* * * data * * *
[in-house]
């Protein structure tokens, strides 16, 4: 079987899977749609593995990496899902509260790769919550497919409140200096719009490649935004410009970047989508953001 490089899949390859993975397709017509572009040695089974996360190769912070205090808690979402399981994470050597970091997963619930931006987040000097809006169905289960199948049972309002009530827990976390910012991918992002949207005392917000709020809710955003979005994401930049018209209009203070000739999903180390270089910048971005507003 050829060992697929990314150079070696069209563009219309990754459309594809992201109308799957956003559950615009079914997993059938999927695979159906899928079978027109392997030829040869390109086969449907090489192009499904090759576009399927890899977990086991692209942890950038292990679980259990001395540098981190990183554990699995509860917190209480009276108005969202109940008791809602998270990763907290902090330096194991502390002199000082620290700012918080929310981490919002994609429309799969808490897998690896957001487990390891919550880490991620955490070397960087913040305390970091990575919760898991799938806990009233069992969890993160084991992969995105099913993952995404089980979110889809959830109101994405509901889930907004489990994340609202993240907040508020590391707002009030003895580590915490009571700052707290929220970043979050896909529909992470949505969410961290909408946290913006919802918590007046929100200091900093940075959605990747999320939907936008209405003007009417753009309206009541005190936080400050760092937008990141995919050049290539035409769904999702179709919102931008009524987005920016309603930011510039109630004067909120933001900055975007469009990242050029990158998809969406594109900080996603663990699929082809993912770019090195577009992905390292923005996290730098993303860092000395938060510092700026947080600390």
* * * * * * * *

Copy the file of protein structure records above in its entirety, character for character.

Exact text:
[in-house]
């Protein structure tokens, strides 16, 4: 079987899977749609593995990496899902509260790769919550497919409140200096719009490649935004410009970047989508953001 490089899949390859993975397709017509572009040695089974996360190769912070205090808690979402399981994470050597970091997963619930931006987040000097809006169905289960199948049972309002009530827990976390910012991918992002949207005392917000709020809710955003979005994401930049018209209009203070000739999903180390270089910048971005507003 050829060992697929990314150079070696069209563009219309990754459309594809992201109308799957956003559950615009079914997993059938999927695979159906899928079978027109392997030829040869390109086969449907090489192009499904090759576009399927890899977990086991692209942890950038292990679980259990001395540098981190990183554990699995509860917190209480009276108005969202109940008791809602998270990763907290902090330096194991502390002199000082620290700012918080929310981490919002994609429309799969808490897998690896957001487990390891919550880490991620955490070397960087913040305390970091990575919760898991799938806990009233069992969890993160084991992969995105099913993952995404089980979110889809959830109101994405509901889930907004489990994340609202993240907040508020590391707002009030003895580590915490009571700052707290929220970043979050896909529909992470949505969410961290909408946290913006919802918590007046929100200091900093940075959605990747999320939907936008209405003007009417753009309206009541005190936080400050760092937008990141995919050049290539035409769904999702179709919102931008009524987005920016309603930011510039109630004067909120933001900055975007469009990242050029990158998809969406594109900080996603663990699929082809993912770019090195577009992905390292923005996290730098993303860092000395938060510092700026947080600390």